Their roots need air to breathe and absorb oxygen, and too much water prevents this, so they effectively drown. The roots quickly turn to mush if they are overwatered and are vulnerable to bacterial infection.
Peperomias in Leca grows well because:
- It doesn’t harbor harmful micro-organisms that can attach the roots
- Leca doesn’t decay or rot
- It allows air to circulate so the roots can absorb all the oxygen they need
- Their stems and broad leaves store water, so the plant doesn’t need a lot of it
- You don’t have to water them that often and are better positioned to gauge how much water to give them.
Burro’s Donkey Tail
Burro’s tail or donkey tail is a succulent that stores water in its thick fleshy leaves. It likes gritty, well-drained soil and warm temperatures to thrive. It needs a moist, not wet substrate, and overwatering will kill it.
Donkey tail in Leca – Leca works well for Burro’s Tail because:
- It keeps the roots moist for longer without saturating them with water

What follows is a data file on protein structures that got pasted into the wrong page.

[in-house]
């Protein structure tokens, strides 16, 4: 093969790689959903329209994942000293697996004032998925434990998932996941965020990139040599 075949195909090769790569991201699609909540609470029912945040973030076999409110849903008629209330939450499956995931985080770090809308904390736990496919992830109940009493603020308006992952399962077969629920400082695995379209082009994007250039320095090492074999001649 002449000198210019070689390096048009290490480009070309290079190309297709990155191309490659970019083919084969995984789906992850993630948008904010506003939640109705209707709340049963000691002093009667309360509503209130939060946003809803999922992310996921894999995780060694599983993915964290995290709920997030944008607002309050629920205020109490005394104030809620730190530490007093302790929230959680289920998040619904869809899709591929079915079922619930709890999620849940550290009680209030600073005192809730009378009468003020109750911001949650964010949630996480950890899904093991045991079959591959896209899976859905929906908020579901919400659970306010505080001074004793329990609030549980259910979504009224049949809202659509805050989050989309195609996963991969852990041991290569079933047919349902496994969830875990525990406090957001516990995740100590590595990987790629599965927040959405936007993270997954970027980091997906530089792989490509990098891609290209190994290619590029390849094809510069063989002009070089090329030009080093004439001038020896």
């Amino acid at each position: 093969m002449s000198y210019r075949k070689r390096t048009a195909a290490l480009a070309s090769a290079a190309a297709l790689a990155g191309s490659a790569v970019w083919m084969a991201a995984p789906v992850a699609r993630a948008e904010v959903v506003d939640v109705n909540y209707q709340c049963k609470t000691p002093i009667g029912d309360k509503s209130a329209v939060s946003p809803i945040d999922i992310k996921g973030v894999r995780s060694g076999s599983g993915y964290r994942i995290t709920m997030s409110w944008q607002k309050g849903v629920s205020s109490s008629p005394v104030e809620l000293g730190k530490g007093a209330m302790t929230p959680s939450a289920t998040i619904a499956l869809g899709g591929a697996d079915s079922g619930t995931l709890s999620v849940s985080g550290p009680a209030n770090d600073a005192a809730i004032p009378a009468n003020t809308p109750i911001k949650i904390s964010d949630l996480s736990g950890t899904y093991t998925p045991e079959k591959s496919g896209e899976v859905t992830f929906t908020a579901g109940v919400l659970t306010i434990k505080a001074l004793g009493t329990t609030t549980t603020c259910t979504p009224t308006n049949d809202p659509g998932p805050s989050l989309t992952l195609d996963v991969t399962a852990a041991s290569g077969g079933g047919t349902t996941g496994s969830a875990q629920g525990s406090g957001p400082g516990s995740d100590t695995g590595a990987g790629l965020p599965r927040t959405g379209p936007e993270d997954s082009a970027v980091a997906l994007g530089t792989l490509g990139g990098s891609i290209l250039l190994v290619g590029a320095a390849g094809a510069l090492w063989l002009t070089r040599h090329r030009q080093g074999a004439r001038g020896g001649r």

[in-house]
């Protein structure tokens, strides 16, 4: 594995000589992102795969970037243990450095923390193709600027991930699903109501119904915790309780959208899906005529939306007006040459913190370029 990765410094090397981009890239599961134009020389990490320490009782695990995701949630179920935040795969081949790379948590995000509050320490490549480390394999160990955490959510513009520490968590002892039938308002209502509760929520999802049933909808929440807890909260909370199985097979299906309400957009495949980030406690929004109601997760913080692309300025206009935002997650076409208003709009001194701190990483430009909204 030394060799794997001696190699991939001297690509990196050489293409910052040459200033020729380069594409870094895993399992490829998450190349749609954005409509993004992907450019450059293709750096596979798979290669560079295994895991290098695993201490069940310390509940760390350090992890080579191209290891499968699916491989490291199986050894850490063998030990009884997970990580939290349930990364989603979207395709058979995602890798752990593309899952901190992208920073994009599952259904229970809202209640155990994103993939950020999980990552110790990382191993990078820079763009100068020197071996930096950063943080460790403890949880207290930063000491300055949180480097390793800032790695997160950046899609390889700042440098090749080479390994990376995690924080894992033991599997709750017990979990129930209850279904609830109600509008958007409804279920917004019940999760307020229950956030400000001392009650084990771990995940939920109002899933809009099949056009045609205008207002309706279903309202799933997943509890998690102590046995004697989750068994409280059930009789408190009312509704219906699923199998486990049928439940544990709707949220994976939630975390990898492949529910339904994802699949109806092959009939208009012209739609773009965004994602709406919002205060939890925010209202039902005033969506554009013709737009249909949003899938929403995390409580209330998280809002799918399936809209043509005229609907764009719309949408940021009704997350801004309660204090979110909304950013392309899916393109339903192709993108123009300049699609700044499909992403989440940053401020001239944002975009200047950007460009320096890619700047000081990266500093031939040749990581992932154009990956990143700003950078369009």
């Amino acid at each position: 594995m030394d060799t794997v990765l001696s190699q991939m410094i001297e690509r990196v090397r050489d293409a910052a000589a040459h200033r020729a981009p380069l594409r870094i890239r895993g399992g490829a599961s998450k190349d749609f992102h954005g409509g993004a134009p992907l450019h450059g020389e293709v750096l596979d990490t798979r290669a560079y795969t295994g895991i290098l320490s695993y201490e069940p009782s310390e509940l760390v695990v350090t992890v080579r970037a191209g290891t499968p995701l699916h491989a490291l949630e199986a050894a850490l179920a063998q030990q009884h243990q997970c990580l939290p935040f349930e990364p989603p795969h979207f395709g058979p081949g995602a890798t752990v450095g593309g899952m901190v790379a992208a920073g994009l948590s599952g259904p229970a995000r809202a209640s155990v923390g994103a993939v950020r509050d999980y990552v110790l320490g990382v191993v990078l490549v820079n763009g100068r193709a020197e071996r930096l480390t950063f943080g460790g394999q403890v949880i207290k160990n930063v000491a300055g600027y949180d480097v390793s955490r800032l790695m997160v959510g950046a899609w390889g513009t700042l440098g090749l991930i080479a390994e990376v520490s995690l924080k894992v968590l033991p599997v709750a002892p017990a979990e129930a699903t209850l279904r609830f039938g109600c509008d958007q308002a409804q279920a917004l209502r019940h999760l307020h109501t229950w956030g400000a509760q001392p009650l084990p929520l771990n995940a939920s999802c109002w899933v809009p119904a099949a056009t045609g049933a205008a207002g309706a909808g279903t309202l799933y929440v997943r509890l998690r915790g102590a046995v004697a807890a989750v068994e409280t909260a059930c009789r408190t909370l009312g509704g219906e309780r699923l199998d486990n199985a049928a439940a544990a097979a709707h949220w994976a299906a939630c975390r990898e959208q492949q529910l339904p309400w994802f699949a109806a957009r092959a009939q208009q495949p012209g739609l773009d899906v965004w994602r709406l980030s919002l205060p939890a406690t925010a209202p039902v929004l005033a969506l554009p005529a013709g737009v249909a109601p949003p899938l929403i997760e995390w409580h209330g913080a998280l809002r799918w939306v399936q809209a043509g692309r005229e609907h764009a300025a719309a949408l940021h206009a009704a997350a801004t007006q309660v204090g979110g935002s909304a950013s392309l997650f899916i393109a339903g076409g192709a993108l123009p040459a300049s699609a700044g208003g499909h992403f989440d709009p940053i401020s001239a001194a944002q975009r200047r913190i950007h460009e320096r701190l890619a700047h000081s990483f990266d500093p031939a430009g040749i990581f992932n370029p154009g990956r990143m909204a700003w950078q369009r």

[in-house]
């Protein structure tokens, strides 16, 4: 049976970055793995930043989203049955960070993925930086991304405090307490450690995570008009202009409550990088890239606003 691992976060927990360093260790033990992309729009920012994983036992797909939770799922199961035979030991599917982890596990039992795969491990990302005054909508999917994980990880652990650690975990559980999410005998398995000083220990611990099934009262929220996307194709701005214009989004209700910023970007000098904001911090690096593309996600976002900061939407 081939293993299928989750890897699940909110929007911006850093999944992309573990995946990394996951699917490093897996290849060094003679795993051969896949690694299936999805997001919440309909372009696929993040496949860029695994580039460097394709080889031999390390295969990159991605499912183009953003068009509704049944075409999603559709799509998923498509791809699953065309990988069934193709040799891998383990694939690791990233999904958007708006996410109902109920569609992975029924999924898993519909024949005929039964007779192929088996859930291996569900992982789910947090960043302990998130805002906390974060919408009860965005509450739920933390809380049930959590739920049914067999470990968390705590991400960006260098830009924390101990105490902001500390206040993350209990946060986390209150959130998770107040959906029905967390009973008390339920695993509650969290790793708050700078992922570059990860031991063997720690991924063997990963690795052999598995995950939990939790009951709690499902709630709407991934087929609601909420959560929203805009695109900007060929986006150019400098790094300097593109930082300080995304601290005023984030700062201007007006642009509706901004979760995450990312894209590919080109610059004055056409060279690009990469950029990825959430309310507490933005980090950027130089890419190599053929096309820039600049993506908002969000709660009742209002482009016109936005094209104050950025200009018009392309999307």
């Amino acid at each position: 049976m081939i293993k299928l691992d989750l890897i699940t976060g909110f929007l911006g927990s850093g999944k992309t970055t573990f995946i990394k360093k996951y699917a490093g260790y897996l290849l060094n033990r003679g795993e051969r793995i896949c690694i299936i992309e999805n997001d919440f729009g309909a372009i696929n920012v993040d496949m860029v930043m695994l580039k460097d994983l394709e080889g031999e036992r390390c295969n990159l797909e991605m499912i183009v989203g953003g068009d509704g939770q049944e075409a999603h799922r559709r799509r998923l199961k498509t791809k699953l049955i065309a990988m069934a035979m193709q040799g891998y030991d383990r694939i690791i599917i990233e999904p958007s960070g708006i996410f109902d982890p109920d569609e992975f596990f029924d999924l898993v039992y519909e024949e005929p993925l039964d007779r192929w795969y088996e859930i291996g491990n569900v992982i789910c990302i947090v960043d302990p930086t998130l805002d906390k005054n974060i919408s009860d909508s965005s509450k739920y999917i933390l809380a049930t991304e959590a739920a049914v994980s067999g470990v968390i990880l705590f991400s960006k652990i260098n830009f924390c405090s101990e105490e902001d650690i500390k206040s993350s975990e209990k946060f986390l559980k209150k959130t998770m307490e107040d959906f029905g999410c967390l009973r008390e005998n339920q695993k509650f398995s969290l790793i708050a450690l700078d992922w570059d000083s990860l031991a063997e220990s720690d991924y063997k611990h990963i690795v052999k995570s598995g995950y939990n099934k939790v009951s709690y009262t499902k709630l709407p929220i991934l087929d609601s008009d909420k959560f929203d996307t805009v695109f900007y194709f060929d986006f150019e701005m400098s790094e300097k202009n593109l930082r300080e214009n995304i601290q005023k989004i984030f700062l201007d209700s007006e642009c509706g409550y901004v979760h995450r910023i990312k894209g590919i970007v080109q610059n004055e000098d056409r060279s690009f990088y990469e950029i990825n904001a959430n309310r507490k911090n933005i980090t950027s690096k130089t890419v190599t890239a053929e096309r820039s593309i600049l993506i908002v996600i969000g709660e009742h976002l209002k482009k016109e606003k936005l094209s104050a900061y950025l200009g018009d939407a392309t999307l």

- It isn’t nutrient-rich, and feeding can therefore be better controlled
- Burro’s tail needs plenty of air around its roots which Leca readily provides
- Leca prevents overwatering to a significant degree
- The clay balls wick excess moisture away
Branching Philodendrons adapt better to Leca than the trailing ones. Examples of branching Philodendrons are Prince of Orange, Pink Princess, and Jungle Boogie. Examples of trailing Philodendrons are Rio, Brazil, Heartleaf, and Philodendron Micans.
Philodendrons like well-draining substrates, and their leaves droop if they get too much or too little water.
Philodendrons in Leca – Philodendrons do well in Leca because:
- The water is kept below the level of the roots
- The clay balls offer structure and help the roots access plenty of oxygen
- Access to water is more consistent in Leca than in soil
- Leca eliminates fungus gnats that can harm the plant
Pineapple plants do well in hydroponic systems and semi-hydroponics such as Leca. They require well-drained soil and are drought-tolerant, so they don’t do well when waterlogged.
Their substrate must be kept moist, and they need nitrogen for proper fruit development.
Pineapple plants in Leca – Pineapple plants grow well in Leca because:
- It keeps the roots moist but not waterlogged
- It allows for more controlled feeding so you can ensure the plant gets all the nutrients it needs by using a water-soluble fertilizer
- The nutrients are more easily accessible to the roots than in soil
- The plant develops faster